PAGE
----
Time flies. Although it was over 18 months ago, it seems just like yesterday that a small Czech provider, SuproNet, caused global Internet mayhem by making a perfectly valid (but extremely long) routing announcement. Since Internet routing is trust-based, within seconds every router in the world saw this announcement and tried to pass it on. Unfortunately, due to the size of this single message, quite a few routers choked – resulting in widespread Internet instability. Today, over a year later, we were treated to a somewhat different version of the exact same story.
First, let’s review the Czech incident from February 2009. There were many positives to take away.
- It was precipitated by an honest mistake.
- It was an extremely unlikely event, as many stars had to be in exact alignment.
- Most of the Internet’s core survived.
- The response from operators was fast and efficient, with the damage largely contained within an hour.
The complete technical details can be found here.
Deja vu all over again
Fast forward to today: Friday, 27 August 2010. What do you think would happen if another large and unusual routing announcement was made on the Internet? Do you think all the router vendors have perfected their code in the past 18 months? Do you think the entire planet has upgraded to this new, improved and perfect code base? Do you think it makes sense to use the Internet as your testbed? I doubt you answered “yes” to any of these questions.
We’ll begin to describe what happened today with a snippet from a private mailing list. We’ll purposely leave out the technical details so that we don’t inadvertently contribute to the building of a Cybernuke.
On Friday 27 August, from 08:41 to 09:08 UTC, the RIPE NCC Routing Information Service (RIS) announced a route with an experimental BGP attribute. During this announcement, some Internet Service Providers reported problems with their networking infrastructure.
Immediately after discovering this, we stopped the announcement and started investigating the problem. Our investigation has shown that the problem was likely to have been caused by certain router types incorrectly modifying the experimental attribute and then further announcing the malformed route to their peers. The announcements sent out by the RIS were correct and complied to all standards.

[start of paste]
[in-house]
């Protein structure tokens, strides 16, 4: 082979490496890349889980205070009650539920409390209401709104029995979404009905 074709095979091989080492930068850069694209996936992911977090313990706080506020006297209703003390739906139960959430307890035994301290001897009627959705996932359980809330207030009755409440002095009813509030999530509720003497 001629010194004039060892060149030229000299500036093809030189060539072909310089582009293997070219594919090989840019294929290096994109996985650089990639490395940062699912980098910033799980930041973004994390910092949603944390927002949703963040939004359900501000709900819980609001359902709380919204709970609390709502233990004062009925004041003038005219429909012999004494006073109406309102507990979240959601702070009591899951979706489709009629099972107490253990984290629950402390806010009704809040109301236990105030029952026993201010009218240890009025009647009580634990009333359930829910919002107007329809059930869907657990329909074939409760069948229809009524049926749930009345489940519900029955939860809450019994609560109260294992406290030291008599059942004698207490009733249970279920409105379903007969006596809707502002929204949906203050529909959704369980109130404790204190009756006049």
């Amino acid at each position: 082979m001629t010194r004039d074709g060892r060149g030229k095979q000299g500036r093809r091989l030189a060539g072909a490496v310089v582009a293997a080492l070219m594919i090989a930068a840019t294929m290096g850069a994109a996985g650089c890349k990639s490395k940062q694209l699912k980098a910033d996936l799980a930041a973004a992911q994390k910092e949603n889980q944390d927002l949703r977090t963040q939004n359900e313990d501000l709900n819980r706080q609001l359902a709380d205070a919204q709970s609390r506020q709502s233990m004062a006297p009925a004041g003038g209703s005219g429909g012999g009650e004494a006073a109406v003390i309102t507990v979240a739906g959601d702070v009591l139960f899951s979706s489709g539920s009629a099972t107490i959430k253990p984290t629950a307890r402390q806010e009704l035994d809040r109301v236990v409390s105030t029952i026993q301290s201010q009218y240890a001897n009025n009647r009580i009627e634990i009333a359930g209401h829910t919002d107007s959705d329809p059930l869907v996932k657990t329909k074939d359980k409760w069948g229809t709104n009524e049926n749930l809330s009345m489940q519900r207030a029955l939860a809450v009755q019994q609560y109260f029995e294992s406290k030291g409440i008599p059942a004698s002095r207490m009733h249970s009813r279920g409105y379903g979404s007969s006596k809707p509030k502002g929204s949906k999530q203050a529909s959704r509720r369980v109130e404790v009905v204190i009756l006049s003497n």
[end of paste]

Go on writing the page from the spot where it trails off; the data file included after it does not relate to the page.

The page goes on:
While standards compliance is nice, it is foolhardy to assume that all BGP implementations are perfectly compliant, especially given recent history. Over 3,500 prefixes (announced blocks of IP addresses) became unstable at the exact moment this “experiment” started. Not surprisingly, they were located all over the world: 832 in the US, 336 in Russia, 277 in Argentina, 256 in Romania and so forth. We saw over 60 countries impacted by a “correct” announcement that “complied with all standards”. The following graph shows the timeline of the event, followed by a map of the impacted countries by prefix count. Notice that it takes a bit for the Internet to stabilize after RIPE claims to have withdrawn the announcement at 09:08 UTC.
On the positive side, the incident was very brief, the damage was limited to under 2% of the Internet and the responsible parties quickly fessed up, aborting their “experiment”. On the negative side, the Internet remains a very fragile place, even if that fragility is highly localized and different in different places. Standards aren’t followed, code isn’t tested and people make mistakes. That’s life with any complex system and, while we can certainly do a better job, we will continue to see these types of events no matter what safeguards we might take. What puzzles me is how anyone thought it might be a good idea to test fate in this way. The end result was completely predictable.